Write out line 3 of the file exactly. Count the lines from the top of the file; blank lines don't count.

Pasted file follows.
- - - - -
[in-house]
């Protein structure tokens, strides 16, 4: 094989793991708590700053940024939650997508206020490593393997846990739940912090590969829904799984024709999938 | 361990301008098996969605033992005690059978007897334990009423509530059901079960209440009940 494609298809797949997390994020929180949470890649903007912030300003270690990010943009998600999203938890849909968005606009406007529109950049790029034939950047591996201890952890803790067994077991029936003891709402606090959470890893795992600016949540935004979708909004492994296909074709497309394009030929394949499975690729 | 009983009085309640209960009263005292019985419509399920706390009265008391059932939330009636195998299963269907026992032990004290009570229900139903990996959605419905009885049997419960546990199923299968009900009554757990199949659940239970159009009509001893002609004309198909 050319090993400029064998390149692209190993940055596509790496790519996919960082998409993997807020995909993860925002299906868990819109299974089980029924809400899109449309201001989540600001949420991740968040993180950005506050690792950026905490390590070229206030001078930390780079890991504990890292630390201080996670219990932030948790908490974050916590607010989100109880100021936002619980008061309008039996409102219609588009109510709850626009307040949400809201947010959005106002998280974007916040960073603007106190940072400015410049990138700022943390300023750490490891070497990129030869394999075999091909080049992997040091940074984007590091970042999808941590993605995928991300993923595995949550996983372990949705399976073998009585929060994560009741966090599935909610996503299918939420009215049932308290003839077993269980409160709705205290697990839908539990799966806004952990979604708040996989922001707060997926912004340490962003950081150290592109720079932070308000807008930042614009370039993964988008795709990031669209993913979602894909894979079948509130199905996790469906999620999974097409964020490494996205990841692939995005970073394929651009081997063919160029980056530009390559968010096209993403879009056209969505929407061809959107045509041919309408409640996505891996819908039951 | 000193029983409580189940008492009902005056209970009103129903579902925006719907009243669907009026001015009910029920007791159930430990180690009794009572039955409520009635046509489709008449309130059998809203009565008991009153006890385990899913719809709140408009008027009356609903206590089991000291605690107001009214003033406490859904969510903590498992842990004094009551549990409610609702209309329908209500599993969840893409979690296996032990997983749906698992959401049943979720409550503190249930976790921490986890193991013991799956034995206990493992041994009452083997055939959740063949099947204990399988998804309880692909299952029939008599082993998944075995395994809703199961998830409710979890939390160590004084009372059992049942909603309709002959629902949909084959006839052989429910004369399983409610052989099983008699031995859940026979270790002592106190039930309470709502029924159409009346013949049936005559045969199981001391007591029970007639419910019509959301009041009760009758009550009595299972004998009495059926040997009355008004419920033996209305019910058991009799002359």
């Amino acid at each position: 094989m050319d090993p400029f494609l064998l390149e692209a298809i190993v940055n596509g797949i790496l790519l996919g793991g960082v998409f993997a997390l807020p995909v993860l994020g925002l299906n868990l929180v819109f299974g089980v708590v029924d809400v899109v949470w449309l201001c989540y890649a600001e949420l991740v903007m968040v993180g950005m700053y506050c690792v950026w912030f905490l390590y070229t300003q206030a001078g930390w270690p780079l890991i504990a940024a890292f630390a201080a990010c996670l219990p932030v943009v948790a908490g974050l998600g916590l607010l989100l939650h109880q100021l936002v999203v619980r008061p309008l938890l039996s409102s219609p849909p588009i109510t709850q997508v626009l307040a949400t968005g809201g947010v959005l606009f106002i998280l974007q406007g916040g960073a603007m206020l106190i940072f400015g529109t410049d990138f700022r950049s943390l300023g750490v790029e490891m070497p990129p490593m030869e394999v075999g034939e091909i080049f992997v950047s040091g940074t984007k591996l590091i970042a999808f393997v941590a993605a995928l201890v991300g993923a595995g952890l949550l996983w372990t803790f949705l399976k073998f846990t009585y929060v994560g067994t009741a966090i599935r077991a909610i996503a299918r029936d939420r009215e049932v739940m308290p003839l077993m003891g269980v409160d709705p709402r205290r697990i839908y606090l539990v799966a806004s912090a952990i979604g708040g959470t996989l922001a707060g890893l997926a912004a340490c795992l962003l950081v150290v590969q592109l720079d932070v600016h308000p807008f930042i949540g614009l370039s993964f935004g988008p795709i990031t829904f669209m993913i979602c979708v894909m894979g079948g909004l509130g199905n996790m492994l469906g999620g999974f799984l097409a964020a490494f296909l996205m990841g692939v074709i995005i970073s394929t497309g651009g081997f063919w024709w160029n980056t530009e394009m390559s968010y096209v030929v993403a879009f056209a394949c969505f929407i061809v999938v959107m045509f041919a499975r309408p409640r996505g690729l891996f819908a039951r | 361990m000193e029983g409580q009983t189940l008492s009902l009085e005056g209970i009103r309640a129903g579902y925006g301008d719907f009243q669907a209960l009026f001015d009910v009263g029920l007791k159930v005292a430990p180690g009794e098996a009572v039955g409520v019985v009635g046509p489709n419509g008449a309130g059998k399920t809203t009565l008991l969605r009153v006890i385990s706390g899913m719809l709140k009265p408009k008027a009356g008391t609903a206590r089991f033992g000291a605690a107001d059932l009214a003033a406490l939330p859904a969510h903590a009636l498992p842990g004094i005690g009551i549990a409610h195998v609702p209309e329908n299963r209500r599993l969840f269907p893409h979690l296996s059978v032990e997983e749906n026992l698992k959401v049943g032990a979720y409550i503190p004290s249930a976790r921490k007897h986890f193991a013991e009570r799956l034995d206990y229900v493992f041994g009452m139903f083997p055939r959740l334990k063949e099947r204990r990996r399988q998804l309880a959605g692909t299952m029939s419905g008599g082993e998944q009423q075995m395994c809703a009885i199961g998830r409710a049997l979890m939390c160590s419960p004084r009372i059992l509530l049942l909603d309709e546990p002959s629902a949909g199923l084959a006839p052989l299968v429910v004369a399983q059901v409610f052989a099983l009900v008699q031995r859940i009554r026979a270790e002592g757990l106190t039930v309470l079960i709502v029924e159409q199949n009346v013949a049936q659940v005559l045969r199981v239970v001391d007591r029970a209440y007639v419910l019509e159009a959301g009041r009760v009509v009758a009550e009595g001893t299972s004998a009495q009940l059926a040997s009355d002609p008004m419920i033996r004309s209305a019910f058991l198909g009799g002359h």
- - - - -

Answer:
């Amino acid at each position: 094989m050319d090993p400029f494609l064998l390149e692209a298809i190993v940055n596509g797949i790496l790519l996919g793991g960082v998409f993997a997390l807020p995909v993860l994020g925002l299906n868990l929180v819109f299974g089980v708590v029924d809400v899109v949470w449309l201001c989540y890649a600001e949420l991740v903007m968040v993180g950005m700053y506050c690792v950026w912030f905490l390590y070229t300003q206030a001078g930390w270690p780079l890991i504990a940024a890292f630390a201080a990010c996670l219990p932030v943009v948790a908490g974050l998600g916590l607010l989100l939650h109880q100021l936002v999203v619980r008061p309008l938890l039996s409102s219609p849909p588009i109510t709850q997508v626009l307040a949400t968005g809201g947010v959005l606009f106002i998280l974007q406007g916040g960073a603007m206020l106190i940072f400015g529109t410049d990138f700022r950049s943390l300023g750490v790029e490891m070497p990129p490593m030869e394999v075999g034939e091909i080049f992997v950047s040091g940074t984007k591996l590091i970042a999808f393997v941590a993605a995928l201890v991300g993923a595995g952890l949550l996983w372990t803790f949705l399976k073998f846990t009585y929060v994560g067994t009741a966090i599935r077991a909610i996503a299918r029936d939420r009215e049932v739940m308290p003839l077993m003891g269980v409160d709705p709402r205290r697990i839908y606090l539990v799966a806004s912090a952990i979604g708040g959470t996989l922001a707060g890893l997926a912004a340490c795992l962003l950081v150290v590969q592109l720079d932070v600016h308000p807008f930042i949540g614009l370039s993964f935004g988008p795709i990031t829904f669209m993913i979602c979708v894909m894979g079948g909004l509130g199905n996790m492994l469906g999620g999974f799984l097409a964020a490494f296909l996205m990841g692939v074709i995005i970073s394929t497309g651009g081997f063919w024709w160029n980056t530009e394009m390559s968010y096209v030929v993403a879009f056209a394949c969505f929407i061809v999938v959107m045509f041919a499975r309408p409640r996505g690729l891996f819908a039951r | 361990m000193e029983g409580q009983t189940l008492s009902l009085e005056g209970i009103r309640a129903g579902y925006g301008d719907f009243q669907a209960l009026f001015d009910v009263g029920l007791k159930v005292a430990p180690g009794e098996a009572v039955g409520v019985v009635g046509p489709n419509g008449a309130g059998k399920t809203t009565l008991l969605r009153v006890i385990s706390g899913m719809l709140k009265p408009k008027a009356g008391t609903a206590r089991f033992g000291a605690a107001d059932l009214a003033a406490l939330p859904a969510h903590a009636l498992p842990g004094i005690g009551i549990a409610h195998v609702p209309e329908n299963r209500r599993l969840f269907p893409h979690l296996s059978v032990e997983e749906n026992l698992k959401v049943g032990a979720y409550i503190p004290s249930a976790r921490k007897h986890f193991a013991e009570r799956l034995d206990y229900v493992f041994g009452m139903f083997p055939r959740l334990k063949e099947r204990r990996r399988q998804l309880a959605g692909t299952m029939s419905g008599g082993e998944q009423q075995m395994c809703a009885i199961g998830r409710a049997l979890m939390c160590s419960p004084r009372i059992l509530l049942l909603d309709e546990p002959s629902a949909g199923l084959a006839p052989l299968v429910v004369a399983q059901v409610f052989a099983l009900v008699q031995r859940i009554r026979a270790e002592g757990l106190t039930v309470l079960i709502v029924e159409q199949n009346v013949a049936q659940v005559l045969r199981v239970v001391d007591r029970a209440y007639v419910l019509e159009a959301g009041r009760v009509v009758a009550e009595g001893t299972s004998a009495q009940l059926a040997s009355d002609p008004m419920i033996r004309s209305a019910f058991l198909g009799g002359h």